Upcoming legislation

With Republicans having a 52-48 advantage in the Senate next year, Donnelly said he expects to see legislation that he considers Hoosier-like — reflecting common sense, making people’s lives better, adding up financially and making the U.S. stronger. He expects legislation to focus on creating job opportunities in the U.S., take steps in the battle against opioid abuse and improving skills training to aid current and future generations of workers.

During the presidential campaign, President-elect Trump talked about the need for reductions in regulations to aid businesses. Donnelly, a member of the Banking, Housing and Urban Affairs Committee, said he has some concerns about changes that could be made, but also sees opportunities to make beneficial ones.

“We want to make sure our system is still safe so that we never go through what we did in 2008 and 2009,” Donnelly said, referencing the country’s financial meltdown and recession. “But we’re also in a place where some of our community banks and credit unions have two and three levels of regulation of the same things. So there is a significant chance to reduce some of the regulations while still keeping our system safe.”

A goal would be to reduce the paperwork burden and regulatory costs so that community banks and credit unions would use the extra money to make more loans, Donnelly said.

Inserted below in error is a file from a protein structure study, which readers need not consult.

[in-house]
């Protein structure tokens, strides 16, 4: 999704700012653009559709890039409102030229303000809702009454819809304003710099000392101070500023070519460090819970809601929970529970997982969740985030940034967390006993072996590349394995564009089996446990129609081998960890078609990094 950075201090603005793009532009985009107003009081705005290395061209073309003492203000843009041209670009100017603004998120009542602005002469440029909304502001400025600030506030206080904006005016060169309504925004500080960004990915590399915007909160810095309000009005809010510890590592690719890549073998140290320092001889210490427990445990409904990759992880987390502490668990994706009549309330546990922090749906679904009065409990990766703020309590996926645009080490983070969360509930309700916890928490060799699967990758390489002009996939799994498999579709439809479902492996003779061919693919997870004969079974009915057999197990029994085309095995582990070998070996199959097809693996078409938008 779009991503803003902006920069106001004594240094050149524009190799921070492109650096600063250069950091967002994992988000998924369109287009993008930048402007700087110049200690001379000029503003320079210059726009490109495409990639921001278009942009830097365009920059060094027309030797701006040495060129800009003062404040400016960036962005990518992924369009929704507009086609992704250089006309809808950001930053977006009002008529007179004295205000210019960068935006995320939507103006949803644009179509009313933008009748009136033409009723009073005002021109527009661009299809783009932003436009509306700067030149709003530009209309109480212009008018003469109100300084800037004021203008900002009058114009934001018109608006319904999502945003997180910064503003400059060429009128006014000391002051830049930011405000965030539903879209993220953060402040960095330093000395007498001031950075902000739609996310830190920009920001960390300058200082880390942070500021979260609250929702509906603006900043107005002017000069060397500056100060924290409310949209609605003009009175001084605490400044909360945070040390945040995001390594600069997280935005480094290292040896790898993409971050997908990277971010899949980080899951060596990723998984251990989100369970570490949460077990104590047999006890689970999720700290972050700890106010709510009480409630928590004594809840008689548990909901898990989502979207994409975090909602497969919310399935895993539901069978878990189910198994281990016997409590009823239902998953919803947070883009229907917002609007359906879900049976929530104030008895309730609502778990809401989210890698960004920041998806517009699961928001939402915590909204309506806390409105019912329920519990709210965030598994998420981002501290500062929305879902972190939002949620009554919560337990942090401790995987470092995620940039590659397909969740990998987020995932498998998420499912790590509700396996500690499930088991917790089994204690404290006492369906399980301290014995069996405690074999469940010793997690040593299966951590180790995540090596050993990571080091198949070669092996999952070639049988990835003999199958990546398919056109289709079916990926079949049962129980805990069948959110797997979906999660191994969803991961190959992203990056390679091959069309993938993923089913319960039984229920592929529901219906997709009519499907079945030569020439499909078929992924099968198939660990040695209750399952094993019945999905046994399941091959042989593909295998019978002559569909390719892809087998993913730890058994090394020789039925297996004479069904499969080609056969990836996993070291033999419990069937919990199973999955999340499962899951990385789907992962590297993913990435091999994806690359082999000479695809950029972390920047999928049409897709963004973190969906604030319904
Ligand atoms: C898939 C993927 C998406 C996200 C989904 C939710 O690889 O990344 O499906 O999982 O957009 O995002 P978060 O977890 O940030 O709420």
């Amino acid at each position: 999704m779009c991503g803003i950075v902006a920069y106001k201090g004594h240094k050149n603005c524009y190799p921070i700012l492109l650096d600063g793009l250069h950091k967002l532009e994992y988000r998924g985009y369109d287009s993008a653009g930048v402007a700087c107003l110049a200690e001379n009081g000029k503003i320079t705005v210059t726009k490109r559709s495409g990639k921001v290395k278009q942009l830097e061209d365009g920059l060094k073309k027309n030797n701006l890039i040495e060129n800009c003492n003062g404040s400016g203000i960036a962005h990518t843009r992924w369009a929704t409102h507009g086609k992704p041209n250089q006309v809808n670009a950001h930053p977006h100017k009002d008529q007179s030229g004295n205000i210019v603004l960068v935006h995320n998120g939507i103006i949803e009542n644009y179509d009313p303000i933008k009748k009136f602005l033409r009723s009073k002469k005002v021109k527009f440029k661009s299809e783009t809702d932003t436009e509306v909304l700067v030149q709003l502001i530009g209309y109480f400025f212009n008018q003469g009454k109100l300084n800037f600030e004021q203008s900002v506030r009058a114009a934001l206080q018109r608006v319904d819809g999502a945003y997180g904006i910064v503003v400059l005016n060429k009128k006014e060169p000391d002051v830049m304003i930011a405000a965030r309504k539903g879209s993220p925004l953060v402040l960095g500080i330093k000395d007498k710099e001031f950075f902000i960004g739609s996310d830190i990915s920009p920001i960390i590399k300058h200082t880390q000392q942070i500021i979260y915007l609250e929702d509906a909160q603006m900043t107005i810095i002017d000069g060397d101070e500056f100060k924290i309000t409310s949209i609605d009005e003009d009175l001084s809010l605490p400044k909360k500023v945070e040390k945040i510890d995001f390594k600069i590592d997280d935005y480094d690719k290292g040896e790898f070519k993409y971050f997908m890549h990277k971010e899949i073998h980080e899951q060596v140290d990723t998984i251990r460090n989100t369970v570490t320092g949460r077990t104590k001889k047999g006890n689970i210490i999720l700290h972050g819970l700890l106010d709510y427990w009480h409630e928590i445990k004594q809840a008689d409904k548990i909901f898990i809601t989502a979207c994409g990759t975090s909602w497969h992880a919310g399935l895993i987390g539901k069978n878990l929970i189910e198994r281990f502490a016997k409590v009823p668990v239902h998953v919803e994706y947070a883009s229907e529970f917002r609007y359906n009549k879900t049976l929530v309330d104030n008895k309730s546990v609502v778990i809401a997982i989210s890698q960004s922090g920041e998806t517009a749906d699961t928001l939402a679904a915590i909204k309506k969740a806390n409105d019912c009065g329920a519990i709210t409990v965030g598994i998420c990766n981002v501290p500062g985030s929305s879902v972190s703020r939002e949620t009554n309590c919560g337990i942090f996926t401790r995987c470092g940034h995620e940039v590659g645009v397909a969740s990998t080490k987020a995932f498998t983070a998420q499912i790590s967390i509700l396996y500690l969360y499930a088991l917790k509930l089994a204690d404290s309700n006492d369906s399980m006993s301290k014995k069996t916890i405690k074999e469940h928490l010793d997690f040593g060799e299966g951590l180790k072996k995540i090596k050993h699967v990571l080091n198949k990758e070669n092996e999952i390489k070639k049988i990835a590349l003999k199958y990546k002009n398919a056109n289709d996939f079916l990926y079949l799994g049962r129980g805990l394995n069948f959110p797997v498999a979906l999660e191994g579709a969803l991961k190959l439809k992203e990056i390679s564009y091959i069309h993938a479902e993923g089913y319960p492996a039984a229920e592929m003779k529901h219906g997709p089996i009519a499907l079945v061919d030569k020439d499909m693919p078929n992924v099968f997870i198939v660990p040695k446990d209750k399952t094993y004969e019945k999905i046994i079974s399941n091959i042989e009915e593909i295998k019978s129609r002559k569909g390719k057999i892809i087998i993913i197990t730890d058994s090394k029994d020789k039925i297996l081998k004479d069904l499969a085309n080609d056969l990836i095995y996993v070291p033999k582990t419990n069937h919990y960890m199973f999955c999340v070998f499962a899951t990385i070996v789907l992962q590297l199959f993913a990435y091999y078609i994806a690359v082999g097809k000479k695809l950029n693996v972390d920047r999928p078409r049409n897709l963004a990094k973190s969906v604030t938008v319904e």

Hoosier connection

Donnelly, who becomes the state’s senior senator with the retirement of Republican Dan Coats, will have a friend in the White House as Indiana Gov. Mike Pence becomes vice president. The careers of Donnelly and Pence, a Columbus native, overlapped when both served in the U.S. House of Representatives.

Donnelly said he spoke with Pence within a few days of the election to offer congratulations.

“I told him my job is to make the lives of Hoosiers better, to make the lives of Americans better. Any way I can help achieve those goals, you can count on me,” Donnelly said.

The senator said he and Pence always have had a good, friendly relationship. He added that they share some common ground: a desire to create job opportunities, increase labor force skills and ensure the safety of Americans.